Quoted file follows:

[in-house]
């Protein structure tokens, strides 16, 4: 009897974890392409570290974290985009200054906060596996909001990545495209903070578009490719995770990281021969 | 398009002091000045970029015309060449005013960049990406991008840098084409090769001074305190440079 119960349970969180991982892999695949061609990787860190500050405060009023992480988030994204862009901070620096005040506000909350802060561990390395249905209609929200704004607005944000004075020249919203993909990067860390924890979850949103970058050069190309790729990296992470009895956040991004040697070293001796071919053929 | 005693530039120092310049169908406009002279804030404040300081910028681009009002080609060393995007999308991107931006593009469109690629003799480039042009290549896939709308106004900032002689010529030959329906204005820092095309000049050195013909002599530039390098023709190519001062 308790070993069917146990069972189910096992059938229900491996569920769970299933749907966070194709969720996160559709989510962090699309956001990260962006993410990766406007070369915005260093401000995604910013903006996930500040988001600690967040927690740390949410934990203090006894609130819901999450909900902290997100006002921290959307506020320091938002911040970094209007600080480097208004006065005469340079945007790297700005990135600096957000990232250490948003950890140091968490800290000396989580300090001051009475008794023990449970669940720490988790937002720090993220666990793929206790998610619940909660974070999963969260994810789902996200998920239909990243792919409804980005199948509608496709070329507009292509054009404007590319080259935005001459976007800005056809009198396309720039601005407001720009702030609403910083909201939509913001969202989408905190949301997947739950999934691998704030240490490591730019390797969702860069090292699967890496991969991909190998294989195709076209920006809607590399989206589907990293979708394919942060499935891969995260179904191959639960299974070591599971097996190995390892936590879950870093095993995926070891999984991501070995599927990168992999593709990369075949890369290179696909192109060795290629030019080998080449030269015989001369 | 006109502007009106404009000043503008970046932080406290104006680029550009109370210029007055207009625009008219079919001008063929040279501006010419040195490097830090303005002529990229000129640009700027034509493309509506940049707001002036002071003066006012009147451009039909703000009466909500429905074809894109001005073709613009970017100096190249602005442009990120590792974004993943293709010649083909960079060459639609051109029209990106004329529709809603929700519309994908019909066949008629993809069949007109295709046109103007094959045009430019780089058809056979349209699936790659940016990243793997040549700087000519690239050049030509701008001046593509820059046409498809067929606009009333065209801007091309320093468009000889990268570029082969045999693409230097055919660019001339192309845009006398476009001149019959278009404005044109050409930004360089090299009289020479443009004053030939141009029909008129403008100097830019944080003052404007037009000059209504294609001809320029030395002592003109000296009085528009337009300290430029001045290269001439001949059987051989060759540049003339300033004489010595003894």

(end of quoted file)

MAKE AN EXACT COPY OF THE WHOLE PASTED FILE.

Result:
[in-house]
């Protein structure tokens, strides 16, 4: 009897974890392409570290974290985009200054906060596996909001990545495209903070578009490719995770990281021969 | 398009002091000045970029015309060449005013960049990406991008840098084409090769001074305190440079 119960349970969180991982892999695949061609990787860190500050405060009023992480988030994204862009901070620096005040506000909350802060561990390395249905209609929200704004607005944000004075020249919203993909990067860390924890979850949103970058050069190309790729990296992470009895956040991004040697070293001796071919053929 | 005693530039120092310049169908406009002279804030404040300081910028681009009002080609060393995007999308991107931006593009469109690629003799480039042009290549896939709308106004900032002689010529030959329906204005820092095309000049050195013909002599530039390098023709190519001062 308790070993069917146990069972189910096992059938229900491996569920769970299933749907966070194709969720996160559709989510962090699309956001990260962006993410990766406007070369915005260093401000995604910013903006996930500040988001600690967040927690740390949410934990203090006894609130819901999450909900902290997100006002921290959307506020320091938002911040970094209007600080480097208004006065005469340079945007790297700005990135600096957000990232250490948003950890140091968490800290000396989580300090001051009475008794023990449970669940720490988790937002720090993220666990793929206790998610619940909660974070999963969260994810789902996200998920239909990243792919409804980005199948509608496709070329507009292509054009404007590319080259935005001459976007800005056809009198396309720039601005407001720009702030609403910083909201939509913001969202989408905190949301997947739950999934691998704030240490490591730019390797969702860069090292699967890496991969991909190998294989195709076209920006809607590399989206589907990293979708394919942060499935891969995260179904191959639960299974070591599971097996190995390892936590879950870093095993995926070891999984991501070995599927990168992999593709990369075949890369290179696909192109060795290629030019080998080449030269015989001369 | 006109502007009106404009000043503008970046932080406290104006680029550009109370210029007055207009625009008219079919001008063929040279501006010419040195490097830090303005002529990229000129640009700027034509493309509506940049707001002036002071003066006012009147451009039909703000009466909500429905074809894109001005073709613009970017100096190249602005442009990120590792974004993943293709010649083909960079060459639609051109029209990106004329529709809603929700519309994908019909066949008629993809069949007109295709046109103007094959045009430019780089058809056979349209699936790659940016990243793997040549700087000519690239050049030509701008001046593509820059046409498809067929606009009333065209801007091309320093468009000889990268570029082969045999693409230097055919660019001339192309845009006398476009001149019959278009404005044109050409930004360089090299009289020479443009004053030939141009029909008129403008100097830019944080003052404007037009000059209504294609001809320029030395002592003109000296009085528009337009300290430029001045290269001439001949059987051989060759540049003339300033004489010595003894």